Myanmar: The first official return of Myanmar refugees to Kayah State

24 September 2018|Boe Meh

One of the official entry point of the Voluntary return day with government officials (JRS Asia Pacific)

Loikaw, 24 September 2018 – For thirty years, the camps have provided safe haven for those who have fled Myanmar due to ongoing conflict there. Now, some Myanmar refugees living in the camps at the Thai border are returning to Myanmar. Even though there is no formal tripartite agreement, the UNHCR is facilitating this repatriation through dialogue with the governments of Myanmar and Thailand.

In October 2016, the first group of refugees who returned to Myanmar through UNHCR facilitation, had 71 persons. On 7 May 2018, 93 refugees went back to Myanmar, including 20 returning to Kayah State. These returnees, all residents of the Ban Mai Nai Soi Camp in Mae Hong Son Province, Thailand, became the first refugees to be officially repatriated to Kayah State through UNHCR facilitation. Voluntary returns facilitated by the UNHCR is ongoing slowly and in small scale but at a steady pace—another return is planned around October 2018.

There are still currently approximately 93,300 refugees in the nine camps along the Thai-Myanmar border. It is estimated that 18,000 refugees have returned to Myanmar spontaneously without getting assistance from the UNHCR. (Since 2016, the UNHCR has operated Voluntary Repatriation Centers (VRC) in the camps and provided counselling to those who are interested in returning to Myanmar with facilitation.)

Government authorities from Mae Hong Son Province, UNHCR officials, and representatives of a number of non-governmental organizations (NGOs) active in the camp, accompanied the returnees to the border. They were introduced to Kayah State government officials, and then brought the Maese Township Hall. At the hall, state government authorities, UNHCR officials, and representatives of NGOs working in Kayah State, officially welcomed them.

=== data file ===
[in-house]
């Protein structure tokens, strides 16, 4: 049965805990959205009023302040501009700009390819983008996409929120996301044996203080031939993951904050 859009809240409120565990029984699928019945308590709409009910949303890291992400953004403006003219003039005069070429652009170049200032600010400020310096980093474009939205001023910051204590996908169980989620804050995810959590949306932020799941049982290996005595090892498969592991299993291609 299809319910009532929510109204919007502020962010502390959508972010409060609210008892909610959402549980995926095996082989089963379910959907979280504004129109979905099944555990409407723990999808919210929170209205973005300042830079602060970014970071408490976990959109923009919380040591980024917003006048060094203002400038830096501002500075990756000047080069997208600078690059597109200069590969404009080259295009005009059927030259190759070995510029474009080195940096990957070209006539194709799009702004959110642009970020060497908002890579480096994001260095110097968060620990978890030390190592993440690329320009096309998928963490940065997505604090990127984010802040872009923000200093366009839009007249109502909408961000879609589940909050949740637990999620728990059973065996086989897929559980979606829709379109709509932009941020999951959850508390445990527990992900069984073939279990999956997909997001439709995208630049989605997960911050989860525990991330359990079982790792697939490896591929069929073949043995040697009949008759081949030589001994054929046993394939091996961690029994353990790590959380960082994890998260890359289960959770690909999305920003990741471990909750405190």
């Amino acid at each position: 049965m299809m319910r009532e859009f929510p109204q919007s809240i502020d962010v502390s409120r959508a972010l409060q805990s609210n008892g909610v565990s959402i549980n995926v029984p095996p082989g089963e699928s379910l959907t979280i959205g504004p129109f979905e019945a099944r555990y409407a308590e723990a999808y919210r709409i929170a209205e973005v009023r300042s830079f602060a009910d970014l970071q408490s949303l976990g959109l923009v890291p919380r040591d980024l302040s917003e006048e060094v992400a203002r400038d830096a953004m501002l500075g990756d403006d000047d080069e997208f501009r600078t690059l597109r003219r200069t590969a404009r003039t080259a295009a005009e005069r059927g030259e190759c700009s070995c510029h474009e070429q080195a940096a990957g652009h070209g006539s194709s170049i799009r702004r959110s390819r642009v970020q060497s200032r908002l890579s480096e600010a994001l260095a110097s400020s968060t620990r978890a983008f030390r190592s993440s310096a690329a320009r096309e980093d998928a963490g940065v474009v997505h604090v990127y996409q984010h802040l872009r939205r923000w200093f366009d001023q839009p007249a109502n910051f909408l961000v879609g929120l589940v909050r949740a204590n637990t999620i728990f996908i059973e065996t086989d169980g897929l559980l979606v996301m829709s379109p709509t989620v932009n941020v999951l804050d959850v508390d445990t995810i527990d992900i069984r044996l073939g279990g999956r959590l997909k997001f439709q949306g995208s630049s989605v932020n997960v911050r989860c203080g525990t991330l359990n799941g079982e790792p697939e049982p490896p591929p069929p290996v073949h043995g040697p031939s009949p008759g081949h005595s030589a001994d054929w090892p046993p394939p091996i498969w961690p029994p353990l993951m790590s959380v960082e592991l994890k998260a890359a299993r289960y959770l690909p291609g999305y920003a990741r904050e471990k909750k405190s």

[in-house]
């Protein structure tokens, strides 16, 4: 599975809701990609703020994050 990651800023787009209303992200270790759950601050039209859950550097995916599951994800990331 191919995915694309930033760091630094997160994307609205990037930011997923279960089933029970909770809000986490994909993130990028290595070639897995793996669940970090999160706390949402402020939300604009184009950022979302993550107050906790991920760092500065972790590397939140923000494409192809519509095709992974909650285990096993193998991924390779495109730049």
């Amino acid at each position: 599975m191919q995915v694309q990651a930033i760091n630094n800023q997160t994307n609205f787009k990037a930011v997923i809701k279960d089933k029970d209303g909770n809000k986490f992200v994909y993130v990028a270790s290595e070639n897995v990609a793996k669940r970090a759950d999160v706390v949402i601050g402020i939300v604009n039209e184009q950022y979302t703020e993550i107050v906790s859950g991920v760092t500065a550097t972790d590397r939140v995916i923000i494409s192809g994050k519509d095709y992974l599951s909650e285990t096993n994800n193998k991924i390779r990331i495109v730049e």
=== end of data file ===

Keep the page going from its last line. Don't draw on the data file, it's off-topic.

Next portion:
The returnees received a cash grant from the UNHCR. This grant included money for transportation from the border crossing to their respective final destinations, reintegration support, and food for six months. In addition to the grant, they received counselling, mine risk education, and household items such as mosquito nets. Kayah State government authorities also provided cash assistance and other support. The returnees were assured of free-medical service for a year.

One of the concerns raised by one returnee family is that shelter is not included in the UNHCR assistance package or by the local government. In Kayah, the returnee families are staying with their relatives. Within a month, some of them will have already moved to stay with other relatives.

During JRS’ partners visit to the returnees, one man said “We do high-land farming while we also help our relatives on their farm. We only know how to farm. We don’t have our own house yet. As soon as we have one, we will move to it.”

As far as education was concerned, he did not encounter any difficulty in enrolling his daughter in kindergarten at one government school, not far from where they are temporarily staying.

The Jesuit Refugee Service (JRS) supports the local Catholic Church in accompanying the returnees. The goal is to help returnees become well integrated in their host communities in Myanmar.

Boe Meh

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